Westwind

Bodies and Space

Thomas Tidwell

But bodily of course she’s right there in the living room, TV tuned to one of those spaces between legitimate channels that show only static and snippets of dialogue from Spanish-language programming. She slouches on her sofa into a position from which she can see both down the hall to her parents’ bedroom and the timer on her microwave in the kitchen. She watches the light under her parent’s door go out and lets her eyes adjust to the half-light that surrounds her. She allows her mind to fill for a moment but empties it again and focuses. The timer is counting down from 1 minute 40 seconds. It’s a school night, but she tries not to think about this, tries instead to focus on the timer and count with it backwards from 100. This was how she did it the first time, though the correspondence of her reaching the terminal Zero in her head and the beep of the timer was completely coincidental, of course: the counting backwards, shrinking inside of herself mentally before leaping outward and leaving herself behind, so to speak.

The house is silent except for the television’s persistent fizzle and the occasional Spanish syllable. She only started taking Spanish this year, and understands little, and thus would not know that what she is hearing is the Spanish-language show “Más Allá del Sistema Solar,” a children’s educational program.

The timer now reads 1 minute 9 seconds. Despite her attempts not to she ends up glancing at the clock on the living room wall and remarks mentally on how the first movement of the second hand always seems to take slightly longer than each subsequent tick, the way the first of a series always seems longer than the rest. She closes her eyes. She is counting backwards now; 59, 58, 57, 56…

The television asks “¿Cuántos hay?” The perfect correspondence between the beep of the microwave’s timer and her counting off zero that first time seemed completely random but now seems almost predetermined to her, somehow, as though the dovetailing of the two events was a sort of signal to her soul that it would be alright to just go ahead and sit this one out.

47, 46, 45, 44, 43…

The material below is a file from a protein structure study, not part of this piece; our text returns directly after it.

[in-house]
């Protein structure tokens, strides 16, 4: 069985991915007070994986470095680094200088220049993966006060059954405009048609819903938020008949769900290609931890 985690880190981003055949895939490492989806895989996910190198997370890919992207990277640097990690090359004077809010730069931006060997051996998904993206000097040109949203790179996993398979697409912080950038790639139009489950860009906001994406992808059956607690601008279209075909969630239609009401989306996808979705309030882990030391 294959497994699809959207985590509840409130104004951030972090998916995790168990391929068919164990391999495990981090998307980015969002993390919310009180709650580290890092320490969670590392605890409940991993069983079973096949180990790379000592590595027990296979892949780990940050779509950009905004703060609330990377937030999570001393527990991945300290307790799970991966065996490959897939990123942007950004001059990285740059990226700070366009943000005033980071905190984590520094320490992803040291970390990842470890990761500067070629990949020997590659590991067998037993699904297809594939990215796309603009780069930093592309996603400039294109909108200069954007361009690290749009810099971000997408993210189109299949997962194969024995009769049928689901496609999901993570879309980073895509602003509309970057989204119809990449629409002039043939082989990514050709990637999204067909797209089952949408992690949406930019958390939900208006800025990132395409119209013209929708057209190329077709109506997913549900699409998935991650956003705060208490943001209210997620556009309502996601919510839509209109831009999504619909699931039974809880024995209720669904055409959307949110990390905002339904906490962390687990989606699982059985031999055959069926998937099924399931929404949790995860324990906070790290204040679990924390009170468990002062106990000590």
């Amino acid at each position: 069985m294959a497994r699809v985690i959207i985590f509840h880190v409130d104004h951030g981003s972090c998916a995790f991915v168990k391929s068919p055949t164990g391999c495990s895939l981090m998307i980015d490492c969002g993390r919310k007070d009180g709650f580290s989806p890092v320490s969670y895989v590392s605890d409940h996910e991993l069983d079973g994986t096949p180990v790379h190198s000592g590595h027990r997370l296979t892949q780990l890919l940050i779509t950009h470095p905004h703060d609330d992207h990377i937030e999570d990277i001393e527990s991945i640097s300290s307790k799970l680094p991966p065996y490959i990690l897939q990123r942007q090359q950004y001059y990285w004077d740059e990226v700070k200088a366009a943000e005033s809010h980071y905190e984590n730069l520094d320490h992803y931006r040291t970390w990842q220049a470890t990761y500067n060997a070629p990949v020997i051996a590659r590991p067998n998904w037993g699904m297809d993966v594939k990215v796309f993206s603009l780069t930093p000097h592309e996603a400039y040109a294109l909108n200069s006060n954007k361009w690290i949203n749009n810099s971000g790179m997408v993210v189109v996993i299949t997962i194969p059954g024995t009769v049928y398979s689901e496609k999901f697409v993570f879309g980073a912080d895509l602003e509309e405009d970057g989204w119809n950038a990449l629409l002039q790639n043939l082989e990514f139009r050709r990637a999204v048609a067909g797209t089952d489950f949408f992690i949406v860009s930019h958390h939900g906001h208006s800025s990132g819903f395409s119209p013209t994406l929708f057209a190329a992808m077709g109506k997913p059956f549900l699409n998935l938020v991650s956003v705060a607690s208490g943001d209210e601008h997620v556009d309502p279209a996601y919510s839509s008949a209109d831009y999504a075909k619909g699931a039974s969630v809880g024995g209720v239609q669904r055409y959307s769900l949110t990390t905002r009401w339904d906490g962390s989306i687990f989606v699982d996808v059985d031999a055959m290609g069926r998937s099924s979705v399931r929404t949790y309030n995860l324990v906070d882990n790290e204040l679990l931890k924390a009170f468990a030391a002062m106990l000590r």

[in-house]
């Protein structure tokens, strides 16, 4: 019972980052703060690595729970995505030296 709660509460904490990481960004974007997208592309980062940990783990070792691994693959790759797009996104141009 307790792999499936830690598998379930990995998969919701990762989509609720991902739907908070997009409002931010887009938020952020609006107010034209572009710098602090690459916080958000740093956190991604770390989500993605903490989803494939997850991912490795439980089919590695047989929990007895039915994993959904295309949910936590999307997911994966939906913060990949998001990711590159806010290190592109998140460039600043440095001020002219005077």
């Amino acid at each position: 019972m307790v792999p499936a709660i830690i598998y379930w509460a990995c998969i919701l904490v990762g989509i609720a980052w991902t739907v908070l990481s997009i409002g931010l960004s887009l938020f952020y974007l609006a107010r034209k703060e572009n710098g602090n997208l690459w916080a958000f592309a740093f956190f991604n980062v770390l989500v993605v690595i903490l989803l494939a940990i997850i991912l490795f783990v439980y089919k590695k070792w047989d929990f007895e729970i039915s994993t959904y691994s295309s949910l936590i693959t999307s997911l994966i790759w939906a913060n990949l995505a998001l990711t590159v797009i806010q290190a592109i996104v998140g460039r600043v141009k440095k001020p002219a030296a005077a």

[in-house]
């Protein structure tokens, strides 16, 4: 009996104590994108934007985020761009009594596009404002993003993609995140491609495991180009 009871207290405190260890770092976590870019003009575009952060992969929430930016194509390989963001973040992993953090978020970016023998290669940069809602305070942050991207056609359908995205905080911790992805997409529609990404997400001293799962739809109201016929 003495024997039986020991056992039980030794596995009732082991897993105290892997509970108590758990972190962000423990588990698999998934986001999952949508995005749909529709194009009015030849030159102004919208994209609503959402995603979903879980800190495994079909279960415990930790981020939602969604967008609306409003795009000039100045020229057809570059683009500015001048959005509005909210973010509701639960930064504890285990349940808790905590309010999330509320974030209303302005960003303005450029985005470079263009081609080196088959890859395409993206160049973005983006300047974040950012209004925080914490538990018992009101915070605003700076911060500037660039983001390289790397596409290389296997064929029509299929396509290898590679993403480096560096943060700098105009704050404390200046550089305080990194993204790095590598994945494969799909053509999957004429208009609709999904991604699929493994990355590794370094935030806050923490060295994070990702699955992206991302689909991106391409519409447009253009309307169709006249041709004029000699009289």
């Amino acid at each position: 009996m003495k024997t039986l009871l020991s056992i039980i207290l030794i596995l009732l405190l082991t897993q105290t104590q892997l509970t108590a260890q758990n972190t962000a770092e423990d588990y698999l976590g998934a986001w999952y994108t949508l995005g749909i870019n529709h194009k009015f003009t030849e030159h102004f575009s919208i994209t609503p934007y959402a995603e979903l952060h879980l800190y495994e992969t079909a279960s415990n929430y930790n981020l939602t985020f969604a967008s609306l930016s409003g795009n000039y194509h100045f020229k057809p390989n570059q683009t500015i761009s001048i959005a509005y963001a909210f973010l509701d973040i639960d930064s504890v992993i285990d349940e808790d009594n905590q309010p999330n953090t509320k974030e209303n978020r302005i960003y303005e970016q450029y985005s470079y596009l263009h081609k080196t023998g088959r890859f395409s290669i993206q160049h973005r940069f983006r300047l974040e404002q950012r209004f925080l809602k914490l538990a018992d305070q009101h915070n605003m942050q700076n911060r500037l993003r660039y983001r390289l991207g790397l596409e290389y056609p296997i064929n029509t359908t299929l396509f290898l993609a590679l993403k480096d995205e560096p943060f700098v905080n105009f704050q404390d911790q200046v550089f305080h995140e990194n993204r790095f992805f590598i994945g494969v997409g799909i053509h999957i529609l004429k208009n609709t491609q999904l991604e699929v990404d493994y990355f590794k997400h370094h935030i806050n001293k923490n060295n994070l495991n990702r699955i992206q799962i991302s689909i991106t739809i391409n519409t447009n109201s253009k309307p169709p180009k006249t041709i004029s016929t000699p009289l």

In fact she has long ago forgotten that the reason she was using the microwave in the first place was to heat a plate of cookies and milk that her mother
had found the next morning, assuming her daughter had simply fallen asleep before remembering to place on the coffee table in the living room.

35, 34, 33, 32, 31…

The television says “cuerpos fríos en el espacio infinito.” The static crescendos and then cuts out entirely. The room is almost silent.

28, 27, 26…

The act of counting down from one hundred before drifting non-corporeally upwards toward the ceiling (which always seems to stop her from drifting further—something in the molecular make-up of stucco, perhaps) has, to a large extent, become the most important part of her week; the event which in some way kind of centers her and–

21, 20, 19…

–so important has the weekly ritual become that the lingering unpleasantness of the original event has begun to fade in her memory somewhat, she thinks. An unfortunate encounter with a drunken uncle a couple Christmases ago, nothing more.

14, 13, 12…

The television mutters inaudibly. She once again empties her head except for the numbers and watches them decrease on their own. There’s no need to intervene; they will do what they will do, regardless of her actions.

8, 7, 6…

She opens her eyes, takes a breath of air and closes them once more. The television is silent.

3, 2—

She ticks off the last two digits in her mind, the timer beeps, and her only meaningful sense of self floats to the ceiling and looks down at her parents’ daughter on her parents’ couch, nothing any longer her own.

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